Friday, September 07, 2007

Good To Go

Canon EOS with EF300mm IS - EF1.4x II @f4 - 1/250 - ISO800

Canon EOS with EF300mm IS - EF1.4x II @ f6.7 - 1/1500sec - ISO400

Every fighter-plane enthusiast in the Calgary area and beyond has been spending time at the Calgary Airport lately. That would be because for the past several weeks the airport is the place to see Tornado GR4 fighters from the British Royal Air force. Tornado's may be dull for British enthusiasts, however here in Canada they are a rare sight. The six Tornado's take off daily for Suffield where they are conducting simulation exercises with about 2000 British and Canadian soldiers who will be deployed to Iraq and Afghanistan in the next six months.

Pilots and Navigators are conducting simulation exercises for the soldiers to practice communicating with aircraft in the event of roadside bombs or other attacks by the Taliban or armed insurgents. The 12(B) squadron that returned from Iraq lately are quite familiar with what the soldiers will be up against and can give them as realistic training as they can get before deploying. The exercises also give air crews an understanding of what soldiers that are on the ground are going through and what can be done to make the job somewhat easier.

For those of you who are interested in the Tornado's capabilities, it's two after-burning jet engines allow it to reach a maximum speed of mach 2.2(2335 km/h). It has fly-by-wire technology and has terrain following radar for fast low-altitude flight and can drop a bomb load up to 18,000 pounds. The Tornado can be armed with up to four sidewinder missiles on wing pylons and sky-flash missiles under the fuselage, as well as one or two 27mm cannon mounted on each side of the fuselage. This plane also has a aerial fueling probe visible to the right of the nose. Of interest is the sooty patches visible on the tail from the hot gases directed by the engines when the thrust reversers are deployed allowing the plane to land on damage shortened runways that it may have taken off from.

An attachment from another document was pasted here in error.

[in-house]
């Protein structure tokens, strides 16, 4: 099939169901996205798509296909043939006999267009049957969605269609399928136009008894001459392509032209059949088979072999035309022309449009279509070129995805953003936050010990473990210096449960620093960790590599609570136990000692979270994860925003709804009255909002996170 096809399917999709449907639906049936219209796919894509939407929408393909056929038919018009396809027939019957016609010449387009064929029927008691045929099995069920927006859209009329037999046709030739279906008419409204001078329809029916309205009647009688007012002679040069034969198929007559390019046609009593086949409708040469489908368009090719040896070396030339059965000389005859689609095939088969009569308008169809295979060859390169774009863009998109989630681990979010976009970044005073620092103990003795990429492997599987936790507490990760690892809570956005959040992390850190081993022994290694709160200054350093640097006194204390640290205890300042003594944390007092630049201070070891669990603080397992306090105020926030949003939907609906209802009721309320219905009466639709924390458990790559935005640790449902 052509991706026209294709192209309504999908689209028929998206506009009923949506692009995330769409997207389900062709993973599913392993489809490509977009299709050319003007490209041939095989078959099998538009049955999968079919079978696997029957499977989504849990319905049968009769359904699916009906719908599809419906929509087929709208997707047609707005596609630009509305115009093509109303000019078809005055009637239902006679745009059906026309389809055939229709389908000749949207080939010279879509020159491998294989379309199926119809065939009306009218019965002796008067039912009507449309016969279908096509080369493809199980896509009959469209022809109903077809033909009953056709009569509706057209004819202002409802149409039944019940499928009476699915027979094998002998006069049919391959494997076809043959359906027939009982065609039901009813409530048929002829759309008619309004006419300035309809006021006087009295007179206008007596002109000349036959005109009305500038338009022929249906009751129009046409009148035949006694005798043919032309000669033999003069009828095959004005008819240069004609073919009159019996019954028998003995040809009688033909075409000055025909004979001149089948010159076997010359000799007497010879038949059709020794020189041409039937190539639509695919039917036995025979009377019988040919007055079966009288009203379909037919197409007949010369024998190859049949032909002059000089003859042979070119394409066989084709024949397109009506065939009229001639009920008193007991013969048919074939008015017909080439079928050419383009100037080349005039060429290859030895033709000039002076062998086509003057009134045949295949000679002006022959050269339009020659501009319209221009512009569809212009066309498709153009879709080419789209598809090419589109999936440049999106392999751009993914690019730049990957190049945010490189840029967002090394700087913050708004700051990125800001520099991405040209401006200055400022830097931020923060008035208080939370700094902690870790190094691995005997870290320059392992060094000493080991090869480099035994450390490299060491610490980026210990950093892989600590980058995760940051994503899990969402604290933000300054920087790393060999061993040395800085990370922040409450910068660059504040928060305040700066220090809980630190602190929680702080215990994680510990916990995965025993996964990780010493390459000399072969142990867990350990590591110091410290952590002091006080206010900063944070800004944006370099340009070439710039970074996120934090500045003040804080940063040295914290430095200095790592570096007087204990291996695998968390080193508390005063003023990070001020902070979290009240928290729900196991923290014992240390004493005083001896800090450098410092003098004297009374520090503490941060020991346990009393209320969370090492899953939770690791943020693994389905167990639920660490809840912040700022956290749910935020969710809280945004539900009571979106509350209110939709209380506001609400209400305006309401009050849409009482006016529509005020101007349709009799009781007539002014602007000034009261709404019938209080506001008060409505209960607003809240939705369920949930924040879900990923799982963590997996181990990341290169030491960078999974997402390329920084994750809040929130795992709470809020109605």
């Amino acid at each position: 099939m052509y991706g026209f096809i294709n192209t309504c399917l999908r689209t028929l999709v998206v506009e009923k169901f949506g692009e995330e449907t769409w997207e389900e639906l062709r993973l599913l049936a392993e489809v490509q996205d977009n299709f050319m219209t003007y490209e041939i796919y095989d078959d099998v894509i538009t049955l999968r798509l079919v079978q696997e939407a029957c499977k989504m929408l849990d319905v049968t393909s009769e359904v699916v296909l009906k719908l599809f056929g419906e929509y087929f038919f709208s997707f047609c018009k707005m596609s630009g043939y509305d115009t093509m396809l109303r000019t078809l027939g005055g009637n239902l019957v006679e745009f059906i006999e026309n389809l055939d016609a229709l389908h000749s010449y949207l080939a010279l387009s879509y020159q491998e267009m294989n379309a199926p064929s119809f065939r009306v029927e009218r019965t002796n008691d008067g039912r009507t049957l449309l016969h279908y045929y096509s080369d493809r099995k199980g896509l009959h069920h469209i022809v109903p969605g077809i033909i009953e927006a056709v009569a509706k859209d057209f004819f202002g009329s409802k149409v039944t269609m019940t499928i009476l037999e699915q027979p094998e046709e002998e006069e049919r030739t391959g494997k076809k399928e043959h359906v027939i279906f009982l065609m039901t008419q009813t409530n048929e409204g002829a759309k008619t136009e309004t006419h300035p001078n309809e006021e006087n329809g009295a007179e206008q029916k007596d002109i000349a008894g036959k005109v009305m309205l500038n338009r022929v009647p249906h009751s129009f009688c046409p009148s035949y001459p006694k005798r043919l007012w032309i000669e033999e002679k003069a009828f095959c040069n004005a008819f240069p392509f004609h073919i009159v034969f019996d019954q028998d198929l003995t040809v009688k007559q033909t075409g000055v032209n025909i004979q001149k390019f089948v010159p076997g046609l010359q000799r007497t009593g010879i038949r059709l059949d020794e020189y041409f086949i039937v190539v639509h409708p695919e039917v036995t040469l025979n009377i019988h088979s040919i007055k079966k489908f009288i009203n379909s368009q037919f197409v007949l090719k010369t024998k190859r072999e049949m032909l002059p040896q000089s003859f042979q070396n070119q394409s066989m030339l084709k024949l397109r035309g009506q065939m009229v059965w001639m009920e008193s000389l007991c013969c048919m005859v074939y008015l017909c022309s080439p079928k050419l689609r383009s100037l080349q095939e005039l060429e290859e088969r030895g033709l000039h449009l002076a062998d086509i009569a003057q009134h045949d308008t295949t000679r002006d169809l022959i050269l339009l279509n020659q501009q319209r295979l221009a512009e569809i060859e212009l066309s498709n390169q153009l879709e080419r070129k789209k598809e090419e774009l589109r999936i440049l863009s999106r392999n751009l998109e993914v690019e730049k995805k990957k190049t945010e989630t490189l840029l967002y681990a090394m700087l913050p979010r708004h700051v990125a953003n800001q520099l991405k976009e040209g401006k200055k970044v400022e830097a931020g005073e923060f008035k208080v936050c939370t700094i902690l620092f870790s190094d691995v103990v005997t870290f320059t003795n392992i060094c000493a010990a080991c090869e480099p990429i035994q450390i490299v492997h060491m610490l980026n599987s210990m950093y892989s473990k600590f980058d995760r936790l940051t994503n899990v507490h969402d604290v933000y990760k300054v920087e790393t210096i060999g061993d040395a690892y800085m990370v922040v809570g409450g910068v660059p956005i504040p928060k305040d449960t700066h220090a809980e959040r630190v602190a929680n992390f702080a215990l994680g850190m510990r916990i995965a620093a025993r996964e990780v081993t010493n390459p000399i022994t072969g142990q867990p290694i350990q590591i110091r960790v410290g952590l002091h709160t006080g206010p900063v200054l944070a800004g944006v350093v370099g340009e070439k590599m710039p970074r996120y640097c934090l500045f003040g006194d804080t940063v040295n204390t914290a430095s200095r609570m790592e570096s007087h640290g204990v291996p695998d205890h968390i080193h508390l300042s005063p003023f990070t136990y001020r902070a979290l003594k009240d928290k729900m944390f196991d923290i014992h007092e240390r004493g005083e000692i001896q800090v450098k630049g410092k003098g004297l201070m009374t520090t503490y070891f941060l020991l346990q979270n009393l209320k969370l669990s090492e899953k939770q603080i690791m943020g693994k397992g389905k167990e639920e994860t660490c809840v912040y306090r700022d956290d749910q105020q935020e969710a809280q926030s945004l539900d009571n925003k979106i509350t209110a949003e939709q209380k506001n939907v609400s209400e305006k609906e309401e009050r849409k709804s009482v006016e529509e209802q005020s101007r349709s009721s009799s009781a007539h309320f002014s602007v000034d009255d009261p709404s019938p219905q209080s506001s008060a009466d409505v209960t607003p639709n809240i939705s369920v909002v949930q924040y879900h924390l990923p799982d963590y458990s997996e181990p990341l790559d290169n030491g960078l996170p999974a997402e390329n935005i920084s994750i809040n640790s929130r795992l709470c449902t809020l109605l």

I have enjoyed the time I spent hanging out with other fighter-plane enthusiasts while shooting photos of the Tornados and its flight crews as well as the ground support personal, of whom without their support the planes would not fly. Its been a blast. Later

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